• Carlo had been diagnosed with a heart condition called aortic stenosis, in which the aortic valve struggles to open.
• Aortic stenosis occurs when the heart is unable to pump blood through the narrowed valve.
Earlier this year, Father Brambilla Luigi Carlo lost his breath as he went uphill and thought it was due to old age and lack of exercise.
Carlo is 83.
“Instead of resting, I forced myself to go uphill but I was completely out of breath. I lay down and two women saw me and helped me go home,” Carlo narrated on Monday at Mediheal Hospital in Nairobi.
When he reached home, he checked his blood pressure and it was 80 over 60.
A week earlier, he had done 10km walk in a flat area.
“Even then, it was a little difficult,” he said.
Worried and confused, Carlo called a doctor to find out what was going on.
“I was told it could be heart failure,” he said.
Carlo said while at the hospital, he was attended by chief interventional cardiologist and director cardiac programme Dr Vijaysinh Patil.
“They found that the heart valve was not working. They did not admit me immediately because there was preparation to be done. I waited for one month and then I came for the operation,” Carlo said.
Carlo had been diagnosed with a heart condition called aortic stenosis, in which the aortic valve struggles to open.
Doctor Patil said, “We did echocardiography on him which confirmed aortic stenosis with impaired heart pumping. So considering his age and heart pumping, we offered him percutaneous transcatheter aortic valve replacement.”
There are four valves within the heart.
These valves open to allow blood to flow through the heart and close to stop blood flowing backwards.
One of these valves is called the aortic valve.
When open, the aortic valve allows the flow of oxygenated blood from the heart into the aorta, the major artery that supplies the rest of your body.
Aortic stenosis occurs when the heart is unable to pump blood through the narrowed valve.
This causes breathlessness and chest pain.
Some people may experience dizzy spells when exercising, which may lead to fainting.
The restriction and extra force required to pump blood causes strain on the heart muscle.
This can lead to fluid in the lungs, swollen ankles and eventually heart muscle weakness.
If untreated, aortic stenosis usually gets worse over time.
Patil, who leads a team of 20 surgeons, said Carlo’s operation is good news to the medical fraternity in the country.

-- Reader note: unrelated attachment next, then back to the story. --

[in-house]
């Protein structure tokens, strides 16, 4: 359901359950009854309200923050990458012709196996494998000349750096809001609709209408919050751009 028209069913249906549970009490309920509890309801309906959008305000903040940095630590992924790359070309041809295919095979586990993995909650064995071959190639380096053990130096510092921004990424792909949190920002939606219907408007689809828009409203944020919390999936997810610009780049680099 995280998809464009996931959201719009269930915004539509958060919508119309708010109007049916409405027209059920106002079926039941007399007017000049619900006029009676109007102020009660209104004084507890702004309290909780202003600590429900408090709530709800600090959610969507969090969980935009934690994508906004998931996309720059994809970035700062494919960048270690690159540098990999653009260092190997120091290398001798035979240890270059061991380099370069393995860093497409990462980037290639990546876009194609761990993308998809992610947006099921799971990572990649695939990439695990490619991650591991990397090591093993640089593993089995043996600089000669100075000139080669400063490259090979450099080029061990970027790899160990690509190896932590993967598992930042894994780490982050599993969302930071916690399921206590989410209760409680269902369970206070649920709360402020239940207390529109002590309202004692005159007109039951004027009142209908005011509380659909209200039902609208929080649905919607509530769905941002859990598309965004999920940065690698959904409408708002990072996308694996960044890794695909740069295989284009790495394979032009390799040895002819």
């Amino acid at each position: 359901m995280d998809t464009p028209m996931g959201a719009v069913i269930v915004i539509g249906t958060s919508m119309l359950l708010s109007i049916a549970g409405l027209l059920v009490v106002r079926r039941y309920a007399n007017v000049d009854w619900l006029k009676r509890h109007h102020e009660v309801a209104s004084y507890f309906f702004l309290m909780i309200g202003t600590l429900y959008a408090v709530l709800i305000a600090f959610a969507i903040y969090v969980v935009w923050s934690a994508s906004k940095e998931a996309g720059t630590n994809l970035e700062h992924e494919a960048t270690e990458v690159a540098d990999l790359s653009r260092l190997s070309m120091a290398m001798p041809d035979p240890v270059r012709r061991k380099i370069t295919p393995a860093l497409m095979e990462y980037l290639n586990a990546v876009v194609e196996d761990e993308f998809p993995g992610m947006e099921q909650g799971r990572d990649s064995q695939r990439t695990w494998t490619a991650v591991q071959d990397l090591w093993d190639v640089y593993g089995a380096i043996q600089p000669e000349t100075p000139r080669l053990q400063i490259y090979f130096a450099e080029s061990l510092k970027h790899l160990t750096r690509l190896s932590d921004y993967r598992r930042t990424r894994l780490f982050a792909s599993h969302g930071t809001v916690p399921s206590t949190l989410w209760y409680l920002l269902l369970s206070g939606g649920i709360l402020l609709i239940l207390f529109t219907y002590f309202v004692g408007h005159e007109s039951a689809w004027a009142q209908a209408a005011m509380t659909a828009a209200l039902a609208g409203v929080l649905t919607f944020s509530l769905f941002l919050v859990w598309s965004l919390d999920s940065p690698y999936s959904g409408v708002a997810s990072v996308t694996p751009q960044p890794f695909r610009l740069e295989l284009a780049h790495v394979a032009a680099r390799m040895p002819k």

“As Mediheal in Parklands, we have done one case which is rare and new to this continent. It is called transcatheter aortic valve implantation (TAVI) procedure,” Patil said.
TAVI is a treatment for aortic valve disease where a new valve is inserted inside the narrowed valve.
Patil said Carlo was not willing to have open-heart surgery because of the high risks involved.
He said the new procedure requires special training and experience.
Patil said the procedure was done through the right groin, the femoral artery by inserting a large tube.
“We mounted on balloon navigator system and implanted at aortic valve level after pre-dilatation with 23mm mammoth balloon. We implemented 29mm Myvalve balloon expandable aortic valve at an accurate position similar to what we do during angioplasty,” Patil explained.
He said the new procedure is less invasive as the chest is not opened.
“You can see the patient smiling and walking. He is comfortable,” Patil said.
Carlo’s operation lasted one and half hours. The procedure started at 9.30am and ended at 11am.
Open-heart operation takes about two and a half hours and can take up to seven days to heal.
Patil said, however, not everyone is suitable for the procedure.
The doctor said the procedure, like any medical procedure, has risks.
These include a 10-20 per cent risk of heart rhythm abnormalities (arrhythmias), five per cent risk of bleeding, bruising or pain on the access site and five per cent risk of damage to an artery.
There is also a five per cent risk of moderate to severe leaky valve and five-10 per cent risk of a slow heart rate requiring a permanent pacemaker.
Patil said during the procedure, the patient is conscious and can talk.
The patient can be discharged three days after the procedure.
Carlo said he hopes to engage in physical exercises again.
“I will practice by walking for a certain period and wait for further instructions from the doctors,” he said.
Mediheal group vice president Gokul Kumar said the new procedure puts Kenya on the global map as a healthcare destination.
He said patients who need cardiac procedures, transplant and advanced surgery are no longer going outside the country.
"We are emerging as the next best alternative to Turkey and India," Kumar said.